Former boxer charged as bikie gangs recruit more muscle
Cameron Houston and Maris Beck
September 12, 2010
Tosca Petridis in his boxing days.
A FORMER champion boxer who recently joined the Finks motorcycle gang has been charged over an alleged assault outside a Melbourne bar that left a man with a broken jaw and fractured cheek.
The alleged attack comes as bikie gangs bolster their ranks with known underworld figures and violent thugs - a tactic which has led authorities to form a multi-agency taskforce involving Victoria Police and the Australian Crime Commission.
The escalating violence in Melbourne involving bikie gangs - particularly the Bandidos, Comancheros and the Finks, which all set up Victorian bases last year after other states introduced tough anti-association laws - will put added pressure on Premier John Brumby to follow suit.
In the latest incident, Tosca Petridis, a former Australian cruiserweight champion, is alleged to have bashed a man in front of the Fashion Lounge bar on Flinders Lane last month. The 43-year-old was recently recruited by the Finks and has links to the security firm used by Fashion Lounge.
The Finks are the subject of a separate police investigation over a brawl near King Street strip club Showgirls Bar 20, which involved up to 10 members of the gang.
A Victoria Police spokeswoman confirmed Petridis had been charged, but would not discuss the case.
A director of the Fashion Lounge, who refused to give his name, said the bar had no comment.
In February 2009, Prahran police were forced to evict Petridis from a Chapel Street club after he threatened a manager. A police van was damaged by an associate of Petridis, but no charges were laid after the venue's owners refused to assist with the investigation.
Police concerns about the growing power of bikie gangs in Melbourne have been fuelled by some gangs' recruitment of high-level criminals, many with a background in kickboxing or mixed martial arts.
A senior police source said some of the new gang members had never ridden a motorcycle, but the clubs wanted them for their muscle and they wanted to join bikie gangs to expand their criminal influence.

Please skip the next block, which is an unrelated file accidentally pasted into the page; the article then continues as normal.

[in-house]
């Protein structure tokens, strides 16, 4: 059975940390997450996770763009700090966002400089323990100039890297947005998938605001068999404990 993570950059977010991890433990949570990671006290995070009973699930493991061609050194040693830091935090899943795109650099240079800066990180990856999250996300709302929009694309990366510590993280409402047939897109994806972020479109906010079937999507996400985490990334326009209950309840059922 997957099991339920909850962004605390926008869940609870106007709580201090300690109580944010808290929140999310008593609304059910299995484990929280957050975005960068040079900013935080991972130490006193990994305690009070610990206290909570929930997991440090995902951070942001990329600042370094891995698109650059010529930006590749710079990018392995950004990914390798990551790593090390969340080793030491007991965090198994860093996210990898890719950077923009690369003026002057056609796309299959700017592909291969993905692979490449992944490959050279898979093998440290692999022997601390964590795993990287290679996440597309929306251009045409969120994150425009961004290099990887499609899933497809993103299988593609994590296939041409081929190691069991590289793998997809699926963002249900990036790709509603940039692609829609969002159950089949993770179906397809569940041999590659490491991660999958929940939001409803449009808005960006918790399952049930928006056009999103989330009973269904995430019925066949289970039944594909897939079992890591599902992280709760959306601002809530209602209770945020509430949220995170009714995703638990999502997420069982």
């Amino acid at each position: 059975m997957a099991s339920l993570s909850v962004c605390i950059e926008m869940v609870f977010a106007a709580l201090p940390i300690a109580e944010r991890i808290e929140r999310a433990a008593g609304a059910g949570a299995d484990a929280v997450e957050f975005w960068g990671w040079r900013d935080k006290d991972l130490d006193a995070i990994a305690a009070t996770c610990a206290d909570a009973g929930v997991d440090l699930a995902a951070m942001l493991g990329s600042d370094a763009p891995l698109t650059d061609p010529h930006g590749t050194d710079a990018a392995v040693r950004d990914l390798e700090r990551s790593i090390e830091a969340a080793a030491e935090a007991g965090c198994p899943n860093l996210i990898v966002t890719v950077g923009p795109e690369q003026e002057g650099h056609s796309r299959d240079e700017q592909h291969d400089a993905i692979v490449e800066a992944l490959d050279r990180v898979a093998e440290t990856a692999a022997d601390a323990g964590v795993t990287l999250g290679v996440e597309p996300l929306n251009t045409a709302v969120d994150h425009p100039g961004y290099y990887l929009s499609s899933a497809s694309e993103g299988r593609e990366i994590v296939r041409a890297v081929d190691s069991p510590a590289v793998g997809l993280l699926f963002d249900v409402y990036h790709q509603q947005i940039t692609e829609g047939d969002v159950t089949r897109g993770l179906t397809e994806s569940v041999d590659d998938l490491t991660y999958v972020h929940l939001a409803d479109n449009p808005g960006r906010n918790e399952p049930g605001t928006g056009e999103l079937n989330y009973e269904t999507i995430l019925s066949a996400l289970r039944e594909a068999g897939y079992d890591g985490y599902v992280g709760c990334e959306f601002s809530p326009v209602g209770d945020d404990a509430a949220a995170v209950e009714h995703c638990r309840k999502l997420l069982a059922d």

''These blokes are only interested in expanding their criminal networks. They [motorcycle gangs] are increasingly sophisticated organisations, but many of them wouldn't even know how to start a bike,'' the source said.
The Bandidos have aligned themselves with several former heavyweight kickboxers, including Toby Mitchell and the Zakharia brothers.
Mitchell was named by the Purana taskforce as a suspect in the underworld murder of Mark Mallia in 2003.
Nick Zakharia, a former winner of the Mr Australia bodybuilding competition, was jailed for three years in 1990 after he was caught posting cocaine from the United States, while older brother George was imprisoned for robbery in the 1980s.
The Bandidos are believed to be responsible for a string of savage beatings, including that of former Heat nightclub manager Robert Bottazzi in March, over his failure to settle a debt.
The Comancheros also established a Melbourne base last year and promptly appointed convicted heroin trafficker and former kickboxer Amad ''Jay'' Malkoun as the club's Victorian president.
The Age recently revealed an international drug importation ring with links to the Comancheros, Chinese triads and corrupt maritime workers.